Tax season is close, and tax planning is a must every year if you want to save your hard-earned money. Are you looking to upgrade your home? That’s good news, considering you can write off a lot of home improvements from your taxes.
If you’re wondering if you can get a tax break on home improvements that you do, the answer is an emphatic “yes”. However, much like anything related to taxes, there are caveats, exceptions, and specifics you need to follow. Here are the home improvements that you can write off as tax deductions.
1. ENERGY-EFFICIENT HOME IMPROVEMENTS
Successful real estate agents know that among the best options for tax-deductible improvements to your home are energy-efficient upgrades. The government has encouraged energy-efficient homes for a while now. Homeowners can receive a tax credit for energy-efficient homes upgraded until the end of 2021.
Energy-efficient improvements include low-E windows, doors, rooves, insulation, and even skylights. You can also deduct hot water heaters, central AC, air-source heat pumps, and circulation fans.
If you add these to your home, you can expect a tax credit of as much as 10% of the cost, up to $500. You can also specify an amount that goes between $50 and $300, which changes depending on the improvement you make.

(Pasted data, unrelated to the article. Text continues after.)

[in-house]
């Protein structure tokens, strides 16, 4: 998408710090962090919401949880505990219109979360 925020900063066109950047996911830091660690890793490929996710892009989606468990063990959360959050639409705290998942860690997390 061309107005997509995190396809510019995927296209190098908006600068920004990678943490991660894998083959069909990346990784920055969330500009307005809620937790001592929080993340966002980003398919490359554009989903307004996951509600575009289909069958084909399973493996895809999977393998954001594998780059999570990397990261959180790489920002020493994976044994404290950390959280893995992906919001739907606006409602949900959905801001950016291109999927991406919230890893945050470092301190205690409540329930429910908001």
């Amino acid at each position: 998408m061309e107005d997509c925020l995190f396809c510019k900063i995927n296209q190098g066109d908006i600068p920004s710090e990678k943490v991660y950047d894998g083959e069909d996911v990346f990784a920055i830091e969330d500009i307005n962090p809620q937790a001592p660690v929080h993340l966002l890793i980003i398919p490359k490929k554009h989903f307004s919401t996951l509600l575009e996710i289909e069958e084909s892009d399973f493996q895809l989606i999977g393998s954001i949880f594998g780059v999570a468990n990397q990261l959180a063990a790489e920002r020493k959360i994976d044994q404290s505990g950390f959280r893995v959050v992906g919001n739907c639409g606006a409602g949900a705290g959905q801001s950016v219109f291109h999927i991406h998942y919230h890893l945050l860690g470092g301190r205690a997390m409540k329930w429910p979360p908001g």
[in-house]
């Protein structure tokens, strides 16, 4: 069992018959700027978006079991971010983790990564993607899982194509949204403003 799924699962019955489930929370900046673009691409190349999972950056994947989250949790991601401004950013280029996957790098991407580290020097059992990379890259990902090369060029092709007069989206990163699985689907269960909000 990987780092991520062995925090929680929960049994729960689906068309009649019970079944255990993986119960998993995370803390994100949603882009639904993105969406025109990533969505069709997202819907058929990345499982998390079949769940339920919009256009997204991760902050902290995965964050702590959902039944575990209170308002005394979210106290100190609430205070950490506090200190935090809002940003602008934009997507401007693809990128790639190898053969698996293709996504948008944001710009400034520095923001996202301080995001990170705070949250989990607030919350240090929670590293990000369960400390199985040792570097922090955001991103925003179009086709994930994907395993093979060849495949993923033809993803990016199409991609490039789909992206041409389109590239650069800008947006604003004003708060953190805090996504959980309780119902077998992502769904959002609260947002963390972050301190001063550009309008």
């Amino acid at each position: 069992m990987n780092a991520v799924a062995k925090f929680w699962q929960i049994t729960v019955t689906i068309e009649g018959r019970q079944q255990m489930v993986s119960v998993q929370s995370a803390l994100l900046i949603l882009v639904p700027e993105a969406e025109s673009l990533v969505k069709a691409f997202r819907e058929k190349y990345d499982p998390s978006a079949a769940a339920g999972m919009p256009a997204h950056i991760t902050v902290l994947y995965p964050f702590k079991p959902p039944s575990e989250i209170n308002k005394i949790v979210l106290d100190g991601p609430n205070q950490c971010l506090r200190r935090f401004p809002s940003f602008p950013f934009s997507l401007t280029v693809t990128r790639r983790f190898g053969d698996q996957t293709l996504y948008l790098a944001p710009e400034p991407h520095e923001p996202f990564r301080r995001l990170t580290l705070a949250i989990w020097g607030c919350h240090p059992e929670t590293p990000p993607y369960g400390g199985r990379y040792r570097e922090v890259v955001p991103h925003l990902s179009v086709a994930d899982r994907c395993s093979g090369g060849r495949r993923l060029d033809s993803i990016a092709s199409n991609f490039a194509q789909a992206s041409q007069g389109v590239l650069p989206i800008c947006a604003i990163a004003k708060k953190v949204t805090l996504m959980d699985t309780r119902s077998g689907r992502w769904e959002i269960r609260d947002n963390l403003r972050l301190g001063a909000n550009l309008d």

For those looking to utilize renewable energy sources like solar energy, fuel cells, geothermal heat pumps, wind turbines, and even biomass fuel, you’re also eligible for a tax credit. You may qualify for a federal tax credit that amounts to 26 percent.
2. HOME OFFICES IMPROVEMENTS
Home offices are becoming a norm, and whether you’re using essential home renovation tools or not, you can get a home office deduction for yourself. Using a portion of your home as an office for your business can net you a tax deduction. However, there are specific requirements that you need to fulfill.
You have to be a business owner with a legitimately registered business entity, for starters. You also have to prove that you exclusively use one specific part of your home for your business. If you can qualify, you can expect as much as 100% of the cost of improvement.